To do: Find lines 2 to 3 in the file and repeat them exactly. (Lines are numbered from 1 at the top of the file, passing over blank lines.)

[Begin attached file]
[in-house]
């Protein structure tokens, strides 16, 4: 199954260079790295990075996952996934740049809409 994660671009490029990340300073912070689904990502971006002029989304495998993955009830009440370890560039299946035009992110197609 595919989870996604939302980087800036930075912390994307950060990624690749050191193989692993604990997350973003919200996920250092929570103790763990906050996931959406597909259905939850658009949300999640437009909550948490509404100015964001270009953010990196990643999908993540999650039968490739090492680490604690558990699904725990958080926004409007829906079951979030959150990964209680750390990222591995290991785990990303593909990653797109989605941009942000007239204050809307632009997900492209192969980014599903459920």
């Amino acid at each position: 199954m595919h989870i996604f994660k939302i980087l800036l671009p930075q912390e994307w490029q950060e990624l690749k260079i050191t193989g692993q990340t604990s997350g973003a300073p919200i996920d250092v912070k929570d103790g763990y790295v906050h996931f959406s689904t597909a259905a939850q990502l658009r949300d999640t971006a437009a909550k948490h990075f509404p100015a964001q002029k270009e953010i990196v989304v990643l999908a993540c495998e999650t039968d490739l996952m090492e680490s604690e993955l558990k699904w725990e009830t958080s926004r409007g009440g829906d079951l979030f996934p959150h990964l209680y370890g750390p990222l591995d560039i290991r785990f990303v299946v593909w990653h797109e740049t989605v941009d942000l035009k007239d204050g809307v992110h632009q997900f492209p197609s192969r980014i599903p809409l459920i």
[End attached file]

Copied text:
């Protein structure tokens, strides 16, 4: 199954260079790295990075996952996934740049809409 994660671009490029990340300073912070689904990502971006002029989304495998993955009830009440370890560039299946035009992110197609 595919989870996604939302980087800036930075912390994307950060990624690749050191193989692993604990997350973003919200996920250092929570103790763990906050996931959406597909259905939850658009949300999640437009909550948490509404100015964001270009953010990196990643999908993540999650039968490739090492680490604690558990699904725990958080926004409007829906079951979030959150990964209680750390990222591995290991785990990303593909990653797109989605941009942000007239204050809307632009997900492209192969980014599903459920």
């Amino acid at each position: 199954m595919h989870i996604f994660k939302i980087l800036l671009p930075q912390e994307w490029q950060e990624l690749k260079i050191t193989g692993q990340t604990s997350g973003a300073p919200i996920d250092v912070k929570d103790g763990y790295v906050h996931f959406s689904t597909a259905a939850q990502l658009r949300d999640t971006a437009a909550k948490h990075f509404p100015a964001q002029k270009e953010i990196v989304v990643l999908a993540c495998e999650t039968d490739l996952m090492e680490s604690e993955l558990k699904w725990e009830t958080s926004r409007g009440g829906d079951l979030f996934p959150h990964l209680y370890g750390p990222l591995d560039i290991r785990f990303v299946v593909w990653h797109e740049t989605v941009d942000l035009k007239d204050g809307v992110h632009q997900f492209p197609s192969r980014i599903p809409l459920i």